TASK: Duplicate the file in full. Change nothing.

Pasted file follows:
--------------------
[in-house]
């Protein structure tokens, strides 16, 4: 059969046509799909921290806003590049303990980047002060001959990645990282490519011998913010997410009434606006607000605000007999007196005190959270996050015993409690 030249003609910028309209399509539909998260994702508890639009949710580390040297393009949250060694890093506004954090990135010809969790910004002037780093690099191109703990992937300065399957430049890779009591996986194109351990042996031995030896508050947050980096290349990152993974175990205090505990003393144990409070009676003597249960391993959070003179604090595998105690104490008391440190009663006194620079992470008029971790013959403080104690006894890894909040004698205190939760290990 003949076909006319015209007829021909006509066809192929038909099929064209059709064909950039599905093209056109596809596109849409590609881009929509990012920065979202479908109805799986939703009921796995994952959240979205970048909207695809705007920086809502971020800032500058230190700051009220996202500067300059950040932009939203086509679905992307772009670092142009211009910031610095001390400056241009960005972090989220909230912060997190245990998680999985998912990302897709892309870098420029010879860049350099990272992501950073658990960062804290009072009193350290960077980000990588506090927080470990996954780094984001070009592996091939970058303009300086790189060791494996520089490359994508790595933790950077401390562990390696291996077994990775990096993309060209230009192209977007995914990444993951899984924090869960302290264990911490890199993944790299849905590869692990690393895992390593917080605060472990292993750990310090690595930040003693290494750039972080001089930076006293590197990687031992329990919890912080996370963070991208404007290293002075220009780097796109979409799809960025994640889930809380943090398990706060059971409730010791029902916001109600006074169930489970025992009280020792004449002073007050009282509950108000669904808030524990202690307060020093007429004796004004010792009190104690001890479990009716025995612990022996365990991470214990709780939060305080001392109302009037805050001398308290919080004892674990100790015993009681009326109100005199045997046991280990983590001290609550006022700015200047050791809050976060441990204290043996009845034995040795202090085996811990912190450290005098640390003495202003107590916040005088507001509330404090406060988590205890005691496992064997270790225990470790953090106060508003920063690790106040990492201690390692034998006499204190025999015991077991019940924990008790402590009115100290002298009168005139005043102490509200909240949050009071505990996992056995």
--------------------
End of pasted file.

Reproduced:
[in-house]
């Protein structure tokens, strides 16, 4: 059969046509799909921290806003590049303990980047002060001959990645990282490519011998913010997410009434606006607000605000007999007196005190959270996050015993409690 030249003609910028309209399509539909998260994702508890639009949710580390040297393009949250060694890093506004954090990135010809969790910004002037780093690099191109703990992937300065399957430049890779009591996986194109351990042996031995030896508050947050980096290349990152993974175990205090505990003393144990409070009676003597249960391993959070003179604090595998105690104490008391440190009663006194620079992470008029971790013959403080104690006894890894909040004698205190939760290990 003949076909006319015209007829021909006509066809192929038909099929064209059709064909950039599905093209056109596809596109849409590609881009929509990012920065979202479908109805799986939703009921796995994952959240979205970048909207695809705007920086809502971020800032500058230190700051009220996202500067300059950040932009939203086509679905992307772009670092142009211009910031610095001390400056241009960005972090989220909230912060997190245990998680999985998912990302897709892309870098420029010879860049350099990272992501950073658990960062804290009072009193350290960077980000990588506090927080470990996954780094984001070009592996091939970058303009300086790189060791494996520089490359994508790595933790950077401390562990390696291996077994990775990096993309060209230009192209977007995914990444993951899984924090869960302290264990911490890199993944790299849905590869692990690393895992390593917080605060472990292993750990310090690595930040003693290494750039972080001089930076006293590197990687031992329990919890912080996370963070991208404007290293002075220009780097796109979409799809960025994640889930809380943090398990706060059971409730010791029902916001109600006074169930489970025992009280020792004449002073007050009282509950108000669904808030524990202690307060020093007429004796004004010792009190104690001890479990009716025995612990022996365990991470214990709780939060305080001392109302009037805050001398308290919080004892674990100790015993009681009326109100005199045997046991280990983590001290609550006022700015200047050791809050976060441990204290043996009845034995040795202090085996811990912190450290005098640390003495202003107590916040005088507001509330404090406060988590205890005691496992064997270790225990470790953090106060508003920063690790106040990492201690390692034998006499204190025999015991077991019940924990008790402590009115100290002298009168005139005043102490509200909240949050009071505990996992056995």